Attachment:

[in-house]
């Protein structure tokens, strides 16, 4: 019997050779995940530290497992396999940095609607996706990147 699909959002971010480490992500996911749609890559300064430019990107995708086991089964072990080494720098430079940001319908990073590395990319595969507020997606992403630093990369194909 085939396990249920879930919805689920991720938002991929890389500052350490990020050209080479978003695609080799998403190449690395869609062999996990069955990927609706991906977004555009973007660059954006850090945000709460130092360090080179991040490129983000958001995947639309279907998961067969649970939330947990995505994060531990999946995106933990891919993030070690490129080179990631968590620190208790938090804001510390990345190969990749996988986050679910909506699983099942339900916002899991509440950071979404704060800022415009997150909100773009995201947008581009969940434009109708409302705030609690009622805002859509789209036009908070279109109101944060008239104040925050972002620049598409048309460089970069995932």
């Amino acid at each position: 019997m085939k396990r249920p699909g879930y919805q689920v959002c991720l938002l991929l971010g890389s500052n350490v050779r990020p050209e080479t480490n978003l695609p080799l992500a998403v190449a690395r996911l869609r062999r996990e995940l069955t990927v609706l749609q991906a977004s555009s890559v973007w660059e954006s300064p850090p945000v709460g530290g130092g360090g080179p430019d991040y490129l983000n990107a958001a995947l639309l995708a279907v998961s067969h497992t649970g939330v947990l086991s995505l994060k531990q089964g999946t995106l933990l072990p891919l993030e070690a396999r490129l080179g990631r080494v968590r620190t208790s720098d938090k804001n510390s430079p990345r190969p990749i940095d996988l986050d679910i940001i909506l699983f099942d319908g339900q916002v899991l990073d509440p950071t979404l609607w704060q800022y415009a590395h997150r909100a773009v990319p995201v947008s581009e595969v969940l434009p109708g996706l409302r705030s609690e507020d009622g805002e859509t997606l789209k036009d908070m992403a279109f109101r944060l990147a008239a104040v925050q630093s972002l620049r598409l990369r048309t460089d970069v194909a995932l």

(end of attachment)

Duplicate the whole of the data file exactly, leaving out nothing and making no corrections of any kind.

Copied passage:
[in-house]
């Protein structure tokens, strides 16, 4: 019997050779995940530290497992396999940095609607996706990147 699909959002971010480490992500996911749609890559300064430019990107995708086991089964072990080494720098430079940001319908990073590395990319595969507020997606992403630093990369194909 085939396990249920879930919805689920991720938002991929890389500052350490990020050209080479978003695609080799998403190449690395869609062999996990069955990927609706991906977004555009973007660059954006850090945000709460130092360090080179991040490129983000958001995947639309279907998961067969649970939330947990995505994060531990999946995106933990891919993030070690490129080179990631968590620190208790938090804001510390990345190969990749996988986050679910909506699983099942339900916002899991509440950071979404704060800022415009997150909100773009995201947008581009969940434009109708409302705030609690009622805002859509789209036009908070279109109101944060008239104040925050972002620049598409048309460089970069995932």
């Amino acid at each position: 019997m085939k396990r249920p699909g879930y919805q689920v959002c991720l938002l991929l971010g890389s500052n350490v050779r990020p050209e080479t480490n978003l695609p080799l992500a998403v190449a690395r996911l869609r062999r996990e995940l069955t990927v609706l749609q991906a977004s555009s890559v973007w660059e954006s300064p850090p945000v709460g530290g130092g360090g080179p430019d991040y490129l983000n990107a958001a995947l639309l995708a279907v998961s067969h497992t649970g939330v947990l086991s995505l994060k531990q089964g999946t995106l933990l072990p891919l993030e070690a396999r490129l080179g990631r080494v968590r620190t208790s720098d938090k804001n510390s430079p990345r190969p990749i940095d996988l986050d679910i940001i909506l699983f099942d319908g339900q916002v899991l990073d509440p950071t979404l609607w704060q800022y415009a590395h997150r909100a773009v990319p995201v947008s581009e595969v969940l434009p109708g996706l409302r705030s609690e507020d009622g805002e859509t997606l789209k036009d908070m992403a279109f109101r944060l990147a008239a104040v925050q630093s972002l620049r598409l990369r048309t460089d970069v194909a995932l």